ARLINGTON, Va. — Teenage drivers' cellphone use edged higher in North Carolina after the state enacted a cellphone ban for young drivers, a new Institute study finds. This is the case even though young drivers and their parents said they strongly support the restrictions. Parents and teens alike believe the ban on hand-held and hands-free phone use isn't being enforced. Researchers concluded that North Carolina's law isn't reducing teen drivers' cellphone use.
The two-part study coupled researchers' observations of teenage drivers with telephone surveys of teens and their parents in the first evaluation of a cellphone law for young drivers. North Carolina's ban for drivers younger than age 18 is part of the state's graduated licensing system.
Just 1-2 months prior to the ban's Dec. 1, 2006, start, 11 percent of teen drivers were observed using cellphones as they left school in the afternoon. About 5 months after the ban took effect, almost 12 percent of teen drivers were observed using phones. Most drivers were using hand-helds. Nine percent were holding phones to their ears, while fewer than 1 percent were using hands-free devices. About 2 percent were observed dialing or texting. Cellphone use remained steady at about 13 percent at comparison sites in South Carolina, where teen driver cellphone use isn't restricted.
Observed percentages of cellphone use among teenage drivers
"Most young drivers comply with graduated licensing restrictions such as limits on nighttime driving and passengers, even when enforcement is low," says Anne McCartt, Institute senior vice president for research and an author of the study. "The hope in North Carolina was that the same would hold true for cellphone use, but this wasn't the case. Teen drivers' cellphone use actually increased a little. Parents play a big role in compliance with graduated licensing rules. Limiting phone use may be tougher for them since many want their teens to carry phones."
Parents and teens support cellphone ban
When surveyed after the cellphone restrictions took effect, teenage drivers were more likely than parents to say they knew about the ban. Only 39 percent of parents said they were aware of the cellphone law, compared with 64 percent of teen drivers. Support for the ban was greater among parents (95 percent) than teens (74 percent). Eighty-eight percent of parents said that they restrict their teenage drivers' cellphone use, though only 66 percent of teenagers reported such parental limits. About half of the teenagers surveyed after the law took effect admitted they had used their phones, if they had driven, on the day prior to the interview.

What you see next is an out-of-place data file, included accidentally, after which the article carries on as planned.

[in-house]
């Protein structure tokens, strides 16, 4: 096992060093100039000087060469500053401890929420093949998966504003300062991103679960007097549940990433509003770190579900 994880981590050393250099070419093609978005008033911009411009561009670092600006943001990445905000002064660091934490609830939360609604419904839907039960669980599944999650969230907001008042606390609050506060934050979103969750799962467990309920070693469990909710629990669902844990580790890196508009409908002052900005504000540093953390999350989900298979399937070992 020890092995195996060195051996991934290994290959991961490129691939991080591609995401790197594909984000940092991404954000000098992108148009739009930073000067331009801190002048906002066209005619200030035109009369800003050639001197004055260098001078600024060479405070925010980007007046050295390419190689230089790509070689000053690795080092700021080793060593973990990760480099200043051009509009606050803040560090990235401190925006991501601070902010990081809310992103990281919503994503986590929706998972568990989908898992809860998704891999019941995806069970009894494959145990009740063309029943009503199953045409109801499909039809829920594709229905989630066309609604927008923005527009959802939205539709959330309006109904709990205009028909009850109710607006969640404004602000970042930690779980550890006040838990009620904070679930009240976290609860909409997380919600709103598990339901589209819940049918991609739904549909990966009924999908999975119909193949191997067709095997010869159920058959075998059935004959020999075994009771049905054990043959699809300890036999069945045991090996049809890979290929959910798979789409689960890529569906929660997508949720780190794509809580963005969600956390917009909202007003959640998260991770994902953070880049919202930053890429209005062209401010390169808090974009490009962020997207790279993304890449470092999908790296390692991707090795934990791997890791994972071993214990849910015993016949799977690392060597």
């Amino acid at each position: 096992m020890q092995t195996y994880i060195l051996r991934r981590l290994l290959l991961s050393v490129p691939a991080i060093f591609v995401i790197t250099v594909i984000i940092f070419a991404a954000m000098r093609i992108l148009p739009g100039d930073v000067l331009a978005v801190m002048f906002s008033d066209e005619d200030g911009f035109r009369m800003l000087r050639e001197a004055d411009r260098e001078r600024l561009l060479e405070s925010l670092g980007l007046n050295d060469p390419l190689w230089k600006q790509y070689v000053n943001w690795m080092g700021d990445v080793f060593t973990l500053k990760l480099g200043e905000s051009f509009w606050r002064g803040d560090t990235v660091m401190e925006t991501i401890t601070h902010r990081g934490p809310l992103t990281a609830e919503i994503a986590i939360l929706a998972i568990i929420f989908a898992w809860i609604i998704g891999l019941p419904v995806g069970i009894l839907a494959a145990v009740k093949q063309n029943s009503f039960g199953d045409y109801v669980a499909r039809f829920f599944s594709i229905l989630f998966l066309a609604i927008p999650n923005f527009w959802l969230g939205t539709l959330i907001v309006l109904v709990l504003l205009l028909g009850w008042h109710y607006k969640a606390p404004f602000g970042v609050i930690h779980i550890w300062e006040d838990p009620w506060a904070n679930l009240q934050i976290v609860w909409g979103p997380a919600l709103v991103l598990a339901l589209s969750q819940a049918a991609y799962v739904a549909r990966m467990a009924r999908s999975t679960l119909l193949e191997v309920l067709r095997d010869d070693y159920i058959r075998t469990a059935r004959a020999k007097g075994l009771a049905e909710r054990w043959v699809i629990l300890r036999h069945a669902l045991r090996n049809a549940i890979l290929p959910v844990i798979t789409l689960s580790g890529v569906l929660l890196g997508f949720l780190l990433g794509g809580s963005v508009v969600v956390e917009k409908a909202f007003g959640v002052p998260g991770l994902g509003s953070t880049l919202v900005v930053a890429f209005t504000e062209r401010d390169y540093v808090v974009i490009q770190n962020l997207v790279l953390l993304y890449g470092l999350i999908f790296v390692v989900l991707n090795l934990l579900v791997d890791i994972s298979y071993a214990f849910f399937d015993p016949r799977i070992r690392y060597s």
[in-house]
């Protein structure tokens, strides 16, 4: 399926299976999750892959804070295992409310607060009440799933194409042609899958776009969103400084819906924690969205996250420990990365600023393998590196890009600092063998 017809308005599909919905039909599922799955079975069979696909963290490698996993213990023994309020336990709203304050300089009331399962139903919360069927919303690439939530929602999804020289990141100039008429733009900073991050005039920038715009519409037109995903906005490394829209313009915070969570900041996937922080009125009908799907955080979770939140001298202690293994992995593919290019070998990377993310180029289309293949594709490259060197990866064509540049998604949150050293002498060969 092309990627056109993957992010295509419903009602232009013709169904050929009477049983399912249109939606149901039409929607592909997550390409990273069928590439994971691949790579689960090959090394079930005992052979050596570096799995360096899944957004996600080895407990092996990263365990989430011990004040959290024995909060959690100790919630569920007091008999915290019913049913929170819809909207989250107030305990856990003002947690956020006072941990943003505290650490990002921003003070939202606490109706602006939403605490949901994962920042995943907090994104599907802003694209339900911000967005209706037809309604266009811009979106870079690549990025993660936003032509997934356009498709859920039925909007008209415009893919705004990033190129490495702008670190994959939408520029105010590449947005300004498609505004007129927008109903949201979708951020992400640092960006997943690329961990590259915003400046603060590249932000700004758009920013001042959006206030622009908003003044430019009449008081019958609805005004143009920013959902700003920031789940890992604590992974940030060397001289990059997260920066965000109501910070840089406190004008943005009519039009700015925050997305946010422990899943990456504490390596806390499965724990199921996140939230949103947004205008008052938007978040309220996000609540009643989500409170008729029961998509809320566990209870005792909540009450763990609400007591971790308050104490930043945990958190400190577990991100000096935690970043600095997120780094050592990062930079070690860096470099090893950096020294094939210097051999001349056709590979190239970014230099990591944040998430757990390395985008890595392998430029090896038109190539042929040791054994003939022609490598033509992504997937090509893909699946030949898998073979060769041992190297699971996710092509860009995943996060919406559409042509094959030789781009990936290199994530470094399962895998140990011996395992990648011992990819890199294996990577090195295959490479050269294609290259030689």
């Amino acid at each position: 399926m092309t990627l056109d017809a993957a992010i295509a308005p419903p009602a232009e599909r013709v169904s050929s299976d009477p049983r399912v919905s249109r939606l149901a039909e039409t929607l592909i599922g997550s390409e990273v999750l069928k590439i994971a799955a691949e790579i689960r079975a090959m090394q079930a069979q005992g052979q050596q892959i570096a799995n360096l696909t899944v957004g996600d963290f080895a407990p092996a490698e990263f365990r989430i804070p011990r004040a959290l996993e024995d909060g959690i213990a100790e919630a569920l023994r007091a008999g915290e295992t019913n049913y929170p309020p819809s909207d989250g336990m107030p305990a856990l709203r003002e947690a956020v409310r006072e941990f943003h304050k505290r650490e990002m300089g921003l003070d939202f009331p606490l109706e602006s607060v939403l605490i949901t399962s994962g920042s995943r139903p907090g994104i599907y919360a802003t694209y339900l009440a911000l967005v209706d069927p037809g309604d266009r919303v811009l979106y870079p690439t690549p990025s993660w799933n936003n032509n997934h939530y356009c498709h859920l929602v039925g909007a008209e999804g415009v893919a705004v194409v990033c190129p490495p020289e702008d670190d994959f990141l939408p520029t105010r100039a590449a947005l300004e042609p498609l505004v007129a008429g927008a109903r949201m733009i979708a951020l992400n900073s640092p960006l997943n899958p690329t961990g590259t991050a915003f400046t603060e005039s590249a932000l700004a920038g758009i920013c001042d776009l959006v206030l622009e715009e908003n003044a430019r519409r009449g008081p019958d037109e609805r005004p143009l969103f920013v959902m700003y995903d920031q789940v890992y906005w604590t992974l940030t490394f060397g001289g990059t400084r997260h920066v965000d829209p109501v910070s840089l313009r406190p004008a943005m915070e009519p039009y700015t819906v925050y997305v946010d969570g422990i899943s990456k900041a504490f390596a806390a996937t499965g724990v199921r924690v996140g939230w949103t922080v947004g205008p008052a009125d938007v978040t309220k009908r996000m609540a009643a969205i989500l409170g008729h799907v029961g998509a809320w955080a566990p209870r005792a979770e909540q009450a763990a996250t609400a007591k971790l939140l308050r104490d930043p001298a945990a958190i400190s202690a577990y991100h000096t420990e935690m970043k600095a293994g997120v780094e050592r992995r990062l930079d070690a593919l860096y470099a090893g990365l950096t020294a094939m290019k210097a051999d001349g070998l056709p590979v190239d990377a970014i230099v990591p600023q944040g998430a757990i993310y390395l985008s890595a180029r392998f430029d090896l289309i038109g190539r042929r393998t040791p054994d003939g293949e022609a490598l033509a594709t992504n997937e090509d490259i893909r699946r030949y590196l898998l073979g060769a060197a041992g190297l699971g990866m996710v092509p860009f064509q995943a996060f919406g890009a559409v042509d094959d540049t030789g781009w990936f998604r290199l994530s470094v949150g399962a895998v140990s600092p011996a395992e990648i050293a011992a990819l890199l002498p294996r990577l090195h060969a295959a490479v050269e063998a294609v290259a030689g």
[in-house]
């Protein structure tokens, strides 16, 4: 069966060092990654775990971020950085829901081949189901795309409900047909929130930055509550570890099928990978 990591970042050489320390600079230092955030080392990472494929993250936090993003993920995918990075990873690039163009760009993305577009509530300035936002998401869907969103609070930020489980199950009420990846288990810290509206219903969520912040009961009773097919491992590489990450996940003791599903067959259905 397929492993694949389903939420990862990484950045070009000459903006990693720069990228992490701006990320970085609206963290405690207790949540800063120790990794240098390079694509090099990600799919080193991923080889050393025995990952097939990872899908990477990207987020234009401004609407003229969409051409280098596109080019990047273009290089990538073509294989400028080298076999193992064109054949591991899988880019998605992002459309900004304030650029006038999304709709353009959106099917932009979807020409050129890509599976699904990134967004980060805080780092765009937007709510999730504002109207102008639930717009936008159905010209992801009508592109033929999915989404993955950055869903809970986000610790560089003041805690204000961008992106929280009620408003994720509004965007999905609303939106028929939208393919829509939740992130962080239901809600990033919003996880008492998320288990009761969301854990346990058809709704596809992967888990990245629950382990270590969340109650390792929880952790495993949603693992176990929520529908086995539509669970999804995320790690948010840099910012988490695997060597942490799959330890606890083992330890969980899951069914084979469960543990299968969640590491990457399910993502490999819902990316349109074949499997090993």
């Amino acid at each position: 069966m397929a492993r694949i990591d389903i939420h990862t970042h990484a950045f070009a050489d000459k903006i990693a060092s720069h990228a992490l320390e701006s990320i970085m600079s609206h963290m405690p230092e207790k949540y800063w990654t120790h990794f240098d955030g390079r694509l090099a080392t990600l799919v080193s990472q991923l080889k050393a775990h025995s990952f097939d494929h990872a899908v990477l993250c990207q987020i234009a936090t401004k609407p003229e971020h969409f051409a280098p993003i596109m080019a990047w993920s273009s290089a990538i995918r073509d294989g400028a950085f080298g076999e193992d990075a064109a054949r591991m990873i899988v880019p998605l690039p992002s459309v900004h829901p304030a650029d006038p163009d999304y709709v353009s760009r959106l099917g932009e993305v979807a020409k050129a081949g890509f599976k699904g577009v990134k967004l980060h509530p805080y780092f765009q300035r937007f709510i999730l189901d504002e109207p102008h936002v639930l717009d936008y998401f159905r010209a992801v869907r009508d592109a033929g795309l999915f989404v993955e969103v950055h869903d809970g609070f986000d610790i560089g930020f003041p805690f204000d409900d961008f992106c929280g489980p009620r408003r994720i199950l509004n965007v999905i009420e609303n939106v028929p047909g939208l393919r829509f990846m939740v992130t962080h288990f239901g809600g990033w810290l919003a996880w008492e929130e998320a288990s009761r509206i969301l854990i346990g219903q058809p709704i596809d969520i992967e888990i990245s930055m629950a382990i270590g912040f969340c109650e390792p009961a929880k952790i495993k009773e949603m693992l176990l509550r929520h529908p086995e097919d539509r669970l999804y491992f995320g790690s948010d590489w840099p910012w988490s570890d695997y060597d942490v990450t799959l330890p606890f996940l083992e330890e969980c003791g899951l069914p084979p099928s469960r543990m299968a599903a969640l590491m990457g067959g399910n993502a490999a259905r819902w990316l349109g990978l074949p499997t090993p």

North Carolina parents' and teenagers' views
about cellphone law and parental restrictions
| ||After law|
|Know about law||64%||39%|
|Approve of law||74%||95%|
|Believe law being enforced fairly often/a lot||22%||13%|
|If teenager has cellphone, parent retsricts teenager's phone use while driving||66%||88%|
Restrictions are rarely enforced
Most parents and teen drivers agreed that police officers weren't looking for cellphone violators. Seventy-one percent of teens and 60 percent of parents reported that enforcement was rare or nonexistent. Only 22 percent of teenagers and 13 percent of parents surveyed believed the law was being enforced fairly often or a lot.
"Cellphone bans for teen drivers are difficult to enforce," McCartt notes. "Drivers with phones to their ears aren't hard to spot, but it's nearly impossible for police officers to see hands-free devices or correctly guess how old drivers are." Absent some better way to enforce them, "cellphone bans for teenage drivers aren't effective, based on what we saw in North Carolina," McCartt adds.
In both North Carolina and South Carolina, observed cellphone use was significantly higher among girls than among boys and higher when teens drove alone in vehicles rather than with friends. For example, 13 percent of female drivers and 9 percent of males were observed using cellphones in North Carolina before the law. Cellphone use was 14 percent among solo drivers and 8 percent among teens with 1 passenger. More SUV drivers than car drivers were viewed using phones.
Phone bans for young drivers are becoming commonplace as concerns mount about the contribution of distractions to teens' elevated crash risk. Seventeen states and the District of Columbia restrict both hand-held and hands-free phone use by young drivers. Six states and D.C. bar all drivers from using hand-helds.